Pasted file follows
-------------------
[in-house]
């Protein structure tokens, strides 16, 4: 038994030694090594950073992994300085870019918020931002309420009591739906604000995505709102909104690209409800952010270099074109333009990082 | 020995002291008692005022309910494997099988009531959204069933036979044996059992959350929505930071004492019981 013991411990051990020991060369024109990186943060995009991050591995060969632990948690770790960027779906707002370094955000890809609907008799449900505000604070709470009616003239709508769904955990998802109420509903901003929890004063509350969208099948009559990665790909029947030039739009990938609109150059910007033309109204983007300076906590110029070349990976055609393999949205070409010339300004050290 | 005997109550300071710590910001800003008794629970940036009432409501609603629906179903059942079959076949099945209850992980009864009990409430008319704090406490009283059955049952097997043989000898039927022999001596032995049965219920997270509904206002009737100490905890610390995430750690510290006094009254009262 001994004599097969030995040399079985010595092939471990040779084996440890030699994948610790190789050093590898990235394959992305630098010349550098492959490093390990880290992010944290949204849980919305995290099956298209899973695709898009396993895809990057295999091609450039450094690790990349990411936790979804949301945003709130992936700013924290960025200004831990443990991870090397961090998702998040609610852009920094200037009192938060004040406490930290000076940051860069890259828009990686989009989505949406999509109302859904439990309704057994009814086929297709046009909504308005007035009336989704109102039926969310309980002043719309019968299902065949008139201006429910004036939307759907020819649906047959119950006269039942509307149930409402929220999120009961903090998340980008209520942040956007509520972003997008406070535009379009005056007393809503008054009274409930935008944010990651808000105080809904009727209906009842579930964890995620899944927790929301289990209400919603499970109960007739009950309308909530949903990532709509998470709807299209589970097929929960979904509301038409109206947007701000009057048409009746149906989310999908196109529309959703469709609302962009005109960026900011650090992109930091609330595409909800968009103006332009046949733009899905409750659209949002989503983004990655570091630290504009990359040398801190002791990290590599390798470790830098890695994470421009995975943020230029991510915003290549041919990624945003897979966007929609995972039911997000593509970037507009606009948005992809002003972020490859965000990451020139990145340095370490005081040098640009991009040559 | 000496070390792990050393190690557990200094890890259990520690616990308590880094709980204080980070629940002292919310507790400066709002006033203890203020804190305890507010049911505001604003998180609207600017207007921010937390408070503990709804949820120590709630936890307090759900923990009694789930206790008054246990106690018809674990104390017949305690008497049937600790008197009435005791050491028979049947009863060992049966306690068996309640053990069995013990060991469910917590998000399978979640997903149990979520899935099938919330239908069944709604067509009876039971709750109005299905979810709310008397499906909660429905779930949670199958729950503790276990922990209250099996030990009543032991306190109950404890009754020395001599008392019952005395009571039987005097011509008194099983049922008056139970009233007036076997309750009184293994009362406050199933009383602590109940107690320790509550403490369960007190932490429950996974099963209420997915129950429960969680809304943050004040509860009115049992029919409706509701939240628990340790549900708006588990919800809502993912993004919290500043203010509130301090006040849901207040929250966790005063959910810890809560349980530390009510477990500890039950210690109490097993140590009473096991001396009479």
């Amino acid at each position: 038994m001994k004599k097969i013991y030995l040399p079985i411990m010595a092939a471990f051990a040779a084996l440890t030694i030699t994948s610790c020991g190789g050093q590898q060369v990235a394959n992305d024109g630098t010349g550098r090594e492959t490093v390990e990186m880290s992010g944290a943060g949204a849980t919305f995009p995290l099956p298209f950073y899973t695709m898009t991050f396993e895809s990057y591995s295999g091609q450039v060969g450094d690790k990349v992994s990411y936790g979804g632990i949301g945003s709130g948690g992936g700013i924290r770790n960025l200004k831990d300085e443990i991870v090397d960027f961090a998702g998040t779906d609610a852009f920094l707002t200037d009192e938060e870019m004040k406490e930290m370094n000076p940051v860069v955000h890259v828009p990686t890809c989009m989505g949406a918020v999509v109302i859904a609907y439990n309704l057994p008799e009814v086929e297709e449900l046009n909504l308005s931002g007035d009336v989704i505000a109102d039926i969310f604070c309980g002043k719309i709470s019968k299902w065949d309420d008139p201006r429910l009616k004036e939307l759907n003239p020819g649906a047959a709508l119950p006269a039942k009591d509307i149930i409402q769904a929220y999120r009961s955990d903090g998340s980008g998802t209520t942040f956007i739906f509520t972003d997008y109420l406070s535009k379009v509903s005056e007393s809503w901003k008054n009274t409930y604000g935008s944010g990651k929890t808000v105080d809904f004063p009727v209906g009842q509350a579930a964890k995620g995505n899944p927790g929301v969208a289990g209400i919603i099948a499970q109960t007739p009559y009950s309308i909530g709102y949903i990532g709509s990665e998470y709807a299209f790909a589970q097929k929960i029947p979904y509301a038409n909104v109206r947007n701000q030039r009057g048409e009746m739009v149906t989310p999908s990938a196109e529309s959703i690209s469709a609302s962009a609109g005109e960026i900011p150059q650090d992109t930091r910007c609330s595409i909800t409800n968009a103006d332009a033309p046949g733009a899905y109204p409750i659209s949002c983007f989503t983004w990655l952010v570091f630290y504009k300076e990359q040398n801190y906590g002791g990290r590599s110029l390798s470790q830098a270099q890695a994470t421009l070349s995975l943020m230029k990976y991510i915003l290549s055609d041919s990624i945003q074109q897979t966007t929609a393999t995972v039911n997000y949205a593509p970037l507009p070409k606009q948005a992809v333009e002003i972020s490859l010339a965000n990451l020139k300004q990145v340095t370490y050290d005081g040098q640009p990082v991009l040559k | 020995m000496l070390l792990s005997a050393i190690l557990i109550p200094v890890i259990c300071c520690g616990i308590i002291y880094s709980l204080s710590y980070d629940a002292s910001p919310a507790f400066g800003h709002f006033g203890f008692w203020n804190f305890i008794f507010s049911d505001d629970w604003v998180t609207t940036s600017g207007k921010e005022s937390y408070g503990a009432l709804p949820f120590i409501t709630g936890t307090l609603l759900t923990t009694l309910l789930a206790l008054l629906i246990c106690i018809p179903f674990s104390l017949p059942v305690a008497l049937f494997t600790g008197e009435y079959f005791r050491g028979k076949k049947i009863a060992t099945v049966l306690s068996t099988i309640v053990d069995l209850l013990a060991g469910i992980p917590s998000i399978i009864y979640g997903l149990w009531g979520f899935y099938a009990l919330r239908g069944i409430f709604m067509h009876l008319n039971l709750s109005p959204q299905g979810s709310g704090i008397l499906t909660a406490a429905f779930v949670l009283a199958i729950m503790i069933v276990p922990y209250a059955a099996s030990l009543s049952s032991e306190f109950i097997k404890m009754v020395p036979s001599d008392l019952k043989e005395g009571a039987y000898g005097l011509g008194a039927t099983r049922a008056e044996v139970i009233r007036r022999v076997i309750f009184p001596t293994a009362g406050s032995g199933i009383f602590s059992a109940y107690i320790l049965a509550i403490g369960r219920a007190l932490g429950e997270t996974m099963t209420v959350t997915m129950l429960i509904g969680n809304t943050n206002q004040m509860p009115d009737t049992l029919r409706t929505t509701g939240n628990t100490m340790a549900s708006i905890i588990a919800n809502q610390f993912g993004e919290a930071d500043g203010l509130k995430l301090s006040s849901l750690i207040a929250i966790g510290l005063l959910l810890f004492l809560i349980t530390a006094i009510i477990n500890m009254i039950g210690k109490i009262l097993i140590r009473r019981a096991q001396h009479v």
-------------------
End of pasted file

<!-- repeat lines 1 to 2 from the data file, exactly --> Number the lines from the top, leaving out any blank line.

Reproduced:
[in-house]
């Protein structure tokens, strides 16, 4: 038994030694090594950073992994300085870019918020931002309420009591739906604000995505709102909104690209409800952010270099074109333009990082 | 020995002291008692005022309910494997099988009531959204069933036979044996059992959350929505930071004492019981 013991411990051990020991060369024109990186943060995009991050591995060969632990948690770790960027779906707002370094955000890809609907008799449900505000604070709470009616003239709508769904955990998802109420509903901003929890004063509350969208099948009559990665790909029947030039739009990938609109150059910007033309109204983007300076906590110029070349990976055609393999949205070409010339300004050290 | 005997109550300071710590910001800003008794629970940036009432409501609603629906179903059942079959076949099945209850992980009864009990409430008319704090406490009283059955049952097997043989000898039927022999001596032995049965219920997270509904206002009737100490905890610390995430750690510290006094009254009262 001994004599097969030995040399079985010595092939471990040779084996440890030699994948610790190789050093590898990235394959992305630098010349550098492959490093390990880290992010944290949204849980919305995290099956298209899973695709898009396993895809990057295999091609450039450094690790990349990411936790979804949301945003709130992936700013924290960025200004831990443990991870090397961090998702998040609610852009920094200037009192938060004040406490930290000076940051860069890259828009990686989009989505949406999509109302859904439990309704057994009814086929297709046009909504308005007035009336989704109102039926969310309980002043719309019968299902065949008139201006429910004036939307759907020819649906047959119950006269039942509307149930409402929220999120009961903090998340980008209520942040956007509520972003997008406070535009379009005056007393809503008054009274409930935008944010990651808000105080809904009727209906009842579930964890995620899944927790929301289990209400919603499970109960007739009950309308909530949903990532709509998470709807299209589970097929929960979904509301038409109206947007701000009057048409009746149906989310999908196109529309959703469709609302962009005109960026900011650090992109930091609330595409909800968009103006332009046949733009899905409750659209949002989503983004990655570091630290504009990359040398801190002791990290590599390798470790830098890695994470421009995975943020230029991510915003290549041919990624945003897979966007929609995972039911997000593509970037507009606009948005992809002003972020490859965000990451020139990145340095370490005081040098640009991009040559 | 000496070390792990050393190690557990200094890890259990520690616990308590880094709980204080980070629940002292919310507790400066709002006033203890203020804190305890507010049911505001604003998180609207600017207007921010937390408070503990709804949820120590709630936890307090759900923990009694789930206790008054246990106690018809674990104390017949305690008497049937600790008197009435005791050491028979049947009863060992049966306690068996309640053990069995013990060991469910917590998000399978979640997903149990979520899935099938919330239908069944709604067509009876039971709750109005299905979810709310008397499906909660429905779930949670199958729950503790276990922990209250099996030990009543032991306190109950404890009754020395001599008392019952005395009571039987005097011509008194099983049922008056139970009233007036076997309750009184293994009362406050199933009383602590109940107690320790509550403490369960007190932490429950996974099963209420997915129950429960969680809304943050004040509860009115049992029919409706509701939240628990340790549900708006588990919800809502993912993004919290500043203010509130301090006040849901207040929250966790005063959910810890809560349980530390009510477990500890039950210690109490097993140590009473096991001396009479």